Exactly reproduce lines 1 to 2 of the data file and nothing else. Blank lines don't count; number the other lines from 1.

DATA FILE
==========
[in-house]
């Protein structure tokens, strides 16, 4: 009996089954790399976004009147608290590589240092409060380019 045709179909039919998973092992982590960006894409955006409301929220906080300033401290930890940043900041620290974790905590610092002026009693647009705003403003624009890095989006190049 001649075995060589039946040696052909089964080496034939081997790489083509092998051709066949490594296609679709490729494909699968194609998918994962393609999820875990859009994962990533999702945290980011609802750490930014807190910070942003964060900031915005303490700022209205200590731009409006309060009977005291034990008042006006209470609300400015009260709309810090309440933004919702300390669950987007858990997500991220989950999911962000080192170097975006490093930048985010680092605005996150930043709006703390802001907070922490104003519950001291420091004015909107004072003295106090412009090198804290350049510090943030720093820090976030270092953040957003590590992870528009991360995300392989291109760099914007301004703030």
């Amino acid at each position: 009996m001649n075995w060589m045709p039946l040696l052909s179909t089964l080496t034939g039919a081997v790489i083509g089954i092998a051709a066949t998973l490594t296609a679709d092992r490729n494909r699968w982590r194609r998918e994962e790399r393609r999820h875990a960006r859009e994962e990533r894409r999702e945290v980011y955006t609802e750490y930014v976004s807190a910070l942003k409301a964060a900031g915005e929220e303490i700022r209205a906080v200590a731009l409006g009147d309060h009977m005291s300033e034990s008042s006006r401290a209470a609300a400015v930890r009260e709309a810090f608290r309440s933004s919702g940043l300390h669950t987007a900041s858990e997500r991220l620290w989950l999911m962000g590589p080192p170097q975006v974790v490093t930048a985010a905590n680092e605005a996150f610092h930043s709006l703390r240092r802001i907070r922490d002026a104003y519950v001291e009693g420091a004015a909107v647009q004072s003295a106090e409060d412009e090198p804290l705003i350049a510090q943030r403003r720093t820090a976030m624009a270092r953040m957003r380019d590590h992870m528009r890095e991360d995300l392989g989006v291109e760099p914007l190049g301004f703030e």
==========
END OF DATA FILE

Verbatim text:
[in-house]
């Protein structure tokens, strides 16, 4: 009996089954790399976004009147608290590589240092409060380019 045709179909039919998973092992982590960006894409955006409301929220906080300033401290930890940043900041620290974790905590610092002026009693647009705003403003624009890095989006190049 001649075995060589039946040696052909089964080496034939081997790489083509092998051709066949490594296609679709490729494909699968194609998918994962393609999820875990859009994962990533999702945290980011609802750490930014807190910070942003964060900031915005303490700022209205200590731009409006309060009977005291034990008042006006209470609300400015009260709309810090309440933004919702300390669950987007858990997500991220989950999911962000080192170097975006490093930048985010680092605005996150930043709006703390802001907070922490104003519950001291420091004015909107004072003295106090412009090198804290350049510090943030720093820090976030270092953040957003590590992870528009991360995300392989291109760099914007301004703030």